...fourth step is editing. I asked myself a series of questions. I reread through my newsletter. I could check off all the boxes to say, did I do these things well? Sentence structure, including the appropriate links, using visuals or necessary, so on and so forth. Step five and six are my really my promotional material. So step five, as I write my Friday promotional and what I'm trying to do is tease out the newsletter that's coming on Saturday to acquire as many subscribers as possible. My six step is Sunday to post newsletter. T S Day after the newsletter, I tell everyone what they missed if they didn't subscribe. So I try and acquire newsletter subscribers in the following Sunday. Step eight or step seven, excuse me, is I turned that newsletter into five pieces of content. I generally will turn it into a story, an observation, a contrarian take, a listical. I'll analyze it, break it down. I use those five pieces of content to schedule and distribute those on linkedin and twitter, you know. My eighth step is I turned that newsletter into a twitter thread. So I repurpose something I've already written and do a you know, a thread that I hope will go wildly viral and acquire more twitter followers so I can continue to grow my newsletter subscription. And then step nine, as I put it all into the piece of software that I used to distribute it, which is called hype fury. I schedule it up, I hit go and I'm ready to publish for the week. So that is my nine step process. Wow, I love it. For anyone that wants to create a newsletter content, uh, you might want to go a minute and a half back and UH and take some notes on that. I love that. There's there's another topic I wanted to get to with you Justin Um, before I hit you with a couple of rapid fires that I saw you post about in the networking vain and you you mentioned a story from Austin Belsack, the story of a couple of years ago. You know, he had seen you, if I'm not or maybe I'm paraphrasing here, but he had seen you creating some content. He was maybe a little bit further ahead or behind you in the journey, but but generally in the same ballpark. Offered you some some sort of advice. Um, I gave you some tips and then you created kind of this back and forth relationship over time where it was it was not uh, you know, how's the weather in Nashville? It wasn't a hey, can I pick your brain for fifteen minutes, because clearly you don't have the time to do that with everyone that asks you. Um, but he lead with value, Um, and then you probably, you know, returned the volume with more value for him, either at that time or later. Um, and then it created a really fruitful, you know, relationship from there. Um. First of all, I get the story right and second I'd love to just hear you expound on that in the thought of like hey, we're all as salespeople, as potential entrepreneurs, want to be entrepreneurs, like we want to grow our network, we want to do it hopefully thoughtfully, um, but I think sometimes we move a little too quickly for our own good, uh, myself included, sometimes, and I thought it was just a really great reminder of how to go about it the right way. Yeah, you got it right. You know, Austin reached out to me, I think in in d m to me and was like hey, man, you're putting links in your linkedin put. So I was brand new to writing on this platform. He's like that doesn't work and I was like, Oh, I didn't know that, and he's like your writing is really good. Here's like here's a PDF, uh, this copyrighting pdf you shared with me. He's like this has really helped me and I was like cool, this guy's got a lot of followers. That's really helpful, and so we just started started talking on DM Um. I used his PDF. It worked really well. I was like, Oh, this is awesome, this is a really cool tool in my toolkit, and so I reached back out and just said, like, I don't know anything about your business, like how, how can I be helpful? And he was like, Oh, well, I'm growing this business with career coaching and all this stuff, and I'm like cool, I'm thinking about building a course for the very first time, and I was like, why don't we just schedule a zoom call for like I think it was monthly or maybe it was bi weekly back back then, and why don't we just jam out and like Talk Business? And he was like yeah, that's awesome. So we did that and then he was like, Hey, my friend runs a really popular podcast, like you should be on it, and I was like, Oh, this is a cool podcast, and it was just a lot of that back and forth. We turned that into an I p a beer trade. We like both craft beer nerds, and so it was. It was really great and I think there's a few different ways that you can kind of go...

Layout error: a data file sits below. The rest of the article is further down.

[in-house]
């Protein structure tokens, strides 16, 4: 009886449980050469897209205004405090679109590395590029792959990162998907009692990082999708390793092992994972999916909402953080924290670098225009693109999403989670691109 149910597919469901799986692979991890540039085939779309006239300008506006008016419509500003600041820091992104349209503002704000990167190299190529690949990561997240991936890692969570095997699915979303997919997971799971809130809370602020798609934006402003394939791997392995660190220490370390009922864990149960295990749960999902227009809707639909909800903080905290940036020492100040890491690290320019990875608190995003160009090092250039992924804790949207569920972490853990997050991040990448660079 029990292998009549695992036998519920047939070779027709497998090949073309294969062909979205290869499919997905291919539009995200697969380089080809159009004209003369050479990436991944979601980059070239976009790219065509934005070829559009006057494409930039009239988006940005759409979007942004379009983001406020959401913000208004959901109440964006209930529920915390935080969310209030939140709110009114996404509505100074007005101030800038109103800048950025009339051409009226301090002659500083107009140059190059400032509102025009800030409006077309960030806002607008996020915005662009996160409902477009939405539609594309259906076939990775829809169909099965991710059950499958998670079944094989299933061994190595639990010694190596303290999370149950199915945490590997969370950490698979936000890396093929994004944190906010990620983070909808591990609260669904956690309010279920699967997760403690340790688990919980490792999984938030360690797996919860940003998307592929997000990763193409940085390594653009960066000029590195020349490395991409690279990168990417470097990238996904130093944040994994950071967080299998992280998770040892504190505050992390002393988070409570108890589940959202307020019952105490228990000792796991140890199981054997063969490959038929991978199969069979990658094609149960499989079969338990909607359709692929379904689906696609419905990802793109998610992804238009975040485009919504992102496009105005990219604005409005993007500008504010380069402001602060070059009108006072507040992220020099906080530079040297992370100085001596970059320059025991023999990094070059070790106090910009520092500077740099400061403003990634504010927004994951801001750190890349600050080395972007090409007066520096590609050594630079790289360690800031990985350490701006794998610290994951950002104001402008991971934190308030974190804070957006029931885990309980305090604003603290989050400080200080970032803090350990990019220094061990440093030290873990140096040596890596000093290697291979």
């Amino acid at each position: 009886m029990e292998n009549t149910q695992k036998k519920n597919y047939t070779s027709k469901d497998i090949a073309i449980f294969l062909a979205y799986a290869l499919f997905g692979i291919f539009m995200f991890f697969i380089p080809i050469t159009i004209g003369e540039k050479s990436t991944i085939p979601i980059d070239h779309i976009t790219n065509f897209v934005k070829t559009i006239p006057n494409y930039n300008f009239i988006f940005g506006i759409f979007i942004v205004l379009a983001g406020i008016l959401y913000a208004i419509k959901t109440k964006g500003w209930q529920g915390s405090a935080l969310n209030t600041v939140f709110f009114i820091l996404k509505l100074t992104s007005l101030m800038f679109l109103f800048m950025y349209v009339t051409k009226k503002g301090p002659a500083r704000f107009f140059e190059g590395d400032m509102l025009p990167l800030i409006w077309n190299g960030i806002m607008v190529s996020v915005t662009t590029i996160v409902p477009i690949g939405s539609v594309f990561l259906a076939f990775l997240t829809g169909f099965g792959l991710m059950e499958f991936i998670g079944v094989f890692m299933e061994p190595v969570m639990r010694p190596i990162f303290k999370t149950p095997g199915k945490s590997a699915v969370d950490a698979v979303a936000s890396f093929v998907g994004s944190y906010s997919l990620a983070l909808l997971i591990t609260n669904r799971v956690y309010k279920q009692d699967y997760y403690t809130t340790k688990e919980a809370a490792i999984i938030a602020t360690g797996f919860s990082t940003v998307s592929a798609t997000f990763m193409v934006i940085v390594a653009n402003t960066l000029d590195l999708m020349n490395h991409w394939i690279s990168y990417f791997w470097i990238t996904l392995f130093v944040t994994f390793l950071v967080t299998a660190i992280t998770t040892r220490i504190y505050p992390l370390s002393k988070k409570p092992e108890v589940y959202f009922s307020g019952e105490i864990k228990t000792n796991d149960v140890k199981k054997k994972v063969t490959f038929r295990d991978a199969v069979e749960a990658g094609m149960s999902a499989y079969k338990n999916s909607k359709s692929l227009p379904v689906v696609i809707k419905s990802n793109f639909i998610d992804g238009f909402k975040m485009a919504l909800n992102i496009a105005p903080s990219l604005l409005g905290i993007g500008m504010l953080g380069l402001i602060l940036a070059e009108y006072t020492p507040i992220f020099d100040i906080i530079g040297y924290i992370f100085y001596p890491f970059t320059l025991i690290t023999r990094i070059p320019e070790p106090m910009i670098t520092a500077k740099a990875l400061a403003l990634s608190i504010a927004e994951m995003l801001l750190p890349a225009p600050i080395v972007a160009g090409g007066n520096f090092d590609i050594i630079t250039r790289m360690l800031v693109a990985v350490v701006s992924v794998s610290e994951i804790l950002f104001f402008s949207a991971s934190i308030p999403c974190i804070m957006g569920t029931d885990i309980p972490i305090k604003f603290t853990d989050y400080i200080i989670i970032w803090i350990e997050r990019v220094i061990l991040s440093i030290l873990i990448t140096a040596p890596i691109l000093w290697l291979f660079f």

...about doing that. I think one is just like Austin did. You lead with value in a way where you don't expect any reciprocation. Now you're hoping to get reciprocation, but if you lead with the expectation of reciprocation, you know it's just like salesman, like the prospect in this instance, can smell that right, they can feel that, and so you want to lead with true value. Once you've done that, like there's so many other ways to support people. There's permissionless support, which I wrote about, which is like a guy named Sashin Rom J on twitter took a couple of threads that I wrote and created these beautiful visuals out of them and shared them online and I was like, Oh that's that's amazing, and he and I started chatting online and I started supporting him on twitter and suddenly he started growing and and it's just that's another really interesting way that people go out and support folks. I think another one is just introducing people to a meaningful can action. So In my recent newsletter I've talked about, I was working on a project for Cohort based coaching program and Terry Rice, a guy I didn't know at the time and no now reached out and said, Hey, man, I know this company that does Cohort based coaching. I'm friends with their GM of operations. I'm happy to make an introduction to you. I think you'd be a really good fit there. I think they host a program really effectively. And that turned into me writing back and saying that's awesome, I'd love that intro and he's like cool, I'd love to have you my podcast and I was like yeah, that's that's awesome, and so he and I started a small friendship there. It's it's the same stuff you do offline, right. It's like online networking is just like offline networking. It's about reciprocity. It's mutual respect, it's mutual value. It's not a Memi me, it's not, give me, give me, it's not here's my life story. Can I talk to you for fifteen minutes? It's I'm helping you without the expectation of return, and if you happen to return it, great, if you don't, maybe you're not maybe you're not the right person to help m. So I've got to ask the King of systems. You meet these people over time. Right, and in Austin's case, if you have a ongoing zoom call, that's great, but let's say that that didn't happen. Let's say just chatted one time, got some value, but you're like he's a sharp guy, like I'd love to stay in touch with him. Um, I feel like as your career goes along, there's a lot of those people that come across and it's easy to forget about them or just not stay in touch. Do you have a system to stay in touch with those types of folks? Of course, yeah, I have a I have a personal crm Um and, like, I don't know, a lot of people will probably find that relatively impersonal, but, like, I've been in the workforce for nineteen years. If you meet five interesting people a year, you got you know whatever that number is right. And yes, some people will bubble up to the top. You'll naturally form strong friendships, people who are always top of mind. I don't need to remember to reach out to Kevin Dorsey. Yeah, I worked with them for a long time and we're friends. Right, I don't need to remember to reach out to Austin BELSAC anymore. Like I don't need to put them into a crm. But there are people who I really enjoy, I really like. I think are really brilliant and smart and I love talking to them, working with them, picking up on you know, figuring out where their business is at, trying to help them, seeing if they can help me. Just the same thing I just described, you know, with Terry Rice and a few other folks, and so I don't really want to forget about those people, and there's so many that I throw them into a crm and I make a Um, you know, a really concerted effort to reach out to them on a regular basis. I set up something where, you know, every every few weeks, I reach out with some sort of touch base, whether it's to say I'm thinking about you, how's your wife, how's your husband, how's your partner? How's your kid? Right Um? Or Hey man, this opportunity came across my plate and it's perfect for you or you know, I know that you were trying to grow on this social media platform. I found this really cool resource thought I'd share it with you. These are just really lightlift, heavy impact things that you can do to build a strong network. And, of course, the CLICHE statement...